IES kids stay on the move

INDEPENDENCE -- After four quick laps around the walking track at Independence Elementary School's playground during recess, Eddie Bruning huffs and puffs as he trots across the finish line one last t



INDEPENDENCE -- After four quick laps around the walking track at Independence Elementary School's playground during recess, Eddie Bruning huffs and puffs as he trots across the finish line one last time.

Bruning then interlaces his fingers, places his hands behind his head, and exhales deeply.

"I try to keep a gentle pace," the 10-year-old says, wiping his brow. "On the last one, I run my fastest so I can just get it over with."

About a dozen other children follow suit on the track. Meg Greiner, an IES physical education teacher, cautions a few ambitious sprinters to slow down.

"The concept of pacing doesn't come easy," Greiner notes. "It's kid nature to run hard."

Not that it's bothering her. The kids are exercising and happy, after all.

As a way to fill the void left by deep cuts to the school's PE program last year, IES created a walking -- or running -- club this fall for children during recess.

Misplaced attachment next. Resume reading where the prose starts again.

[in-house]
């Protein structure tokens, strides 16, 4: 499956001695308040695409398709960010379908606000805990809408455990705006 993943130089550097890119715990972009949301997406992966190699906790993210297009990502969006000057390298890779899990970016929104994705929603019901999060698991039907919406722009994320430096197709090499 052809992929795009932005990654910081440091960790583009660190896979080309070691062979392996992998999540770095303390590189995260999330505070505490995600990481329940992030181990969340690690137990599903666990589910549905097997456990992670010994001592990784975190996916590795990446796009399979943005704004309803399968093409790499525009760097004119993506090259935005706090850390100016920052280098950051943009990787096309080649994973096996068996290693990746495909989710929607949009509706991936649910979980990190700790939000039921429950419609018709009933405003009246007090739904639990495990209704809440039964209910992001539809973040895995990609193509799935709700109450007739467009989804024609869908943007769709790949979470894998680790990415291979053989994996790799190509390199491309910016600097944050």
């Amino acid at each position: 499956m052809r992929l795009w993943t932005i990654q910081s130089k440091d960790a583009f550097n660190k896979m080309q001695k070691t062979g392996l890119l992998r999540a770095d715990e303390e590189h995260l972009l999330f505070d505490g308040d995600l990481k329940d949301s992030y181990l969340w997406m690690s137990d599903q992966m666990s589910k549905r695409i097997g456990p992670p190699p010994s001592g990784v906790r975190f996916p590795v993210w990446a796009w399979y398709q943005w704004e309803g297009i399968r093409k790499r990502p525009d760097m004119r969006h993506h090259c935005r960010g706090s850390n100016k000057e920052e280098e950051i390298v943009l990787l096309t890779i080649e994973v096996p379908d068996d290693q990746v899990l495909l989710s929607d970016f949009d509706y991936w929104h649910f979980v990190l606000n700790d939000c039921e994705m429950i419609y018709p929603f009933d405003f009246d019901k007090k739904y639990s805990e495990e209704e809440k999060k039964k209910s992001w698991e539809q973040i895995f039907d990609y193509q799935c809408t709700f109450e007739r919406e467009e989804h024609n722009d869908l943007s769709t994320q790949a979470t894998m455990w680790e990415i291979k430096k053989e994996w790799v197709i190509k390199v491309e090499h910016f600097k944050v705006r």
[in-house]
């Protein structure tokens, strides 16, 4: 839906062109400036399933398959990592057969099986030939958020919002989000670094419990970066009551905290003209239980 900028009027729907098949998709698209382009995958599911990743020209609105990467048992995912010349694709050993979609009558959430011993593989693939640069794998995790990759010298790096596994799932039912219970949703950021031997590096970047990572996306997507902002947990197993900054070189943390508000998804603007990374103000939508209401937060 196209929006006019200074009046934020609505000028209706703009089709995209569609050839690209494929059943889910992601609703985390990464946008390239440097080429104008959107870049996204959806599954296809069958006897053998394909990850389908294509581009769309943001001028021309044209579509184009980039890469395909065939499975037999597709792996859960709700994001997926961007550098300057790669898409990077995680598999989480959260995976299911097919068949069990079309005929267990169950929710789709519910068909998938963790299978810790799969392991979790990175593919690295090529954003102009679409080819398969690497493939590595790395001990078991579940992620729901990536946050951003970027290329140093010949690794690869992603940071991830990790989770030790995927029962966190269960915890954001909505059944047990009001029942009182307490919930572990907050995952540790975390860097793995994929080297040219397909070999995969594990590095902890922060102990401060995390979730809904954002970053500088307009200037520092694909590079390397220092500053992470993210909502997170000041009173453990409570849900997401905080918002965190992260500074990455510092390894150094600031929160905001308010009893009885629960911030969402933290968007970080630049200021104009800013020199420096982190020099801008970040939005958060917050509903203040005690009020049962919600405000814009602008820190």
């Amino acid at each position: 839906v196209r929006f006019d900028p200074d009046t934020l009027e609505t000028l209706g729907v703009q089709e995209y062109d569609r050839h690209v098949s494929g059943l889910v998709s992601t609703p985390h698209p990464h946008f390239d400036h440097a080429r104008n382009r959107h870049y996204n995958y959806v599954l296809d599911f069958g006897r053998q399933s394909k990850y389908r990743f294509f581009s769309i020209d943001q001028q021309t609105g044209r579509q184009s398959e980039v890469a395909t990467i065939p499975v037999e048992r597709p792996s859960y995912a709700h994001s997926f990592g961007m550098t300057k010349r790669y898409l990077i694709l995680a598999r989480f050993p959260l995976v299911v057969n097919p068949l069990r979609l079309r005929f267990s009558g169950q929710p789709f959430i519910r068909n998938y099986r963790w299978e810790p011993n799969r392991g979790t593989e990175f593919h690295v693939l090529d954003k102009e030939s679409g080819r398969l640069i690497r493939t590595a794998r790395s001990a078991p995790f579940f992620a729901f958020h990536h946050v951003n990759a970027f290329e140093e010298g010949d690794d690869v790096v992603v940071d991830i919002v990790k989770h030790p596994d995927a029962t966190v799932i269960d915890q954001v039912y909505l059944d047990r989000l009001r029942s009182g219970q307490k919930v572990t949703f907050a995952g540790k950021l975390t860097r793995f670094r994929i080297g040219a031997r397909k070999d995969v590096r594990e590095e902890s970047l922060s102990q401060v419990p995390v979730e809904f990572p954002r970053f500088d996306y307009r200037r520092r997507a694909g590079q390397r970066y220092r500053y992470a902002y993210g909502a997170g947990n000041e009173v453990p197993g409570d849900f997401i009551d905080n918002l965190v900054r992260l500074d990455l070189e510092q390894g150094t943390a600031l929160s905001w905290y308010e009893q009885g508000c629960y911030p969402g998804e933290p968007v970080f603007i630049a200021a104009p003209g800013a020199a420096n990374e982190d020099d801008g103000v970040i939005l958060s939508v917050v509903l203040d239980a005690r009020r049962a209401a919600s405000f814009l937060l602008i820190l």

The premise is simple. Run 21 laps -- the equivalent of three miles -- and get a token. Three tokens will net you a key chain that have become popular decorations for backpacks.

David Avila, a fifth-grader, has logged nine miles since the running club started.

"I run, maybe, five laps a day," he said.

The club is voluntary, but many students seem to opt for running laps during recess instead of playing kickball or chatting, Greiner said.

"We're trying to encourage them to make good choices and get some physical activity," said Principal Steve Tillery.

IES, and other elementary schools in Central School District, saw PE classtime shrink dramatically because of state funding cuts in 2009. Two teachers now split their time between four schools.

Instead of 90 minutes of gym activity per week, children now get half an hour. To supplement that lost time, IES staff decided to put a walking track donated to the school last spring to good use.

"Every child needs about two hours of activity a day," Greiner said. "That's difficult when you don't have access to resources you need."

Greiner opined that young kids have become so accustomed to sitting in front of a television or video game at home, it's a challenge coaxing them to run around.

The running club, which staff and volunteer parents monitor during recess, has proven popular -- sometimes, more than the playground equipment.

Sheri Vineyard, a parent of two and volunteer at the school, said she feels schools need PE five days a week.

"At least with this, it gets them moving around and having fun," she said.

Bruning, a fourth-grader, said he thinks the club makes recess more fun.

"I've gone maybe 12 or 13 miles," he said. "My goal is to run a marathon."



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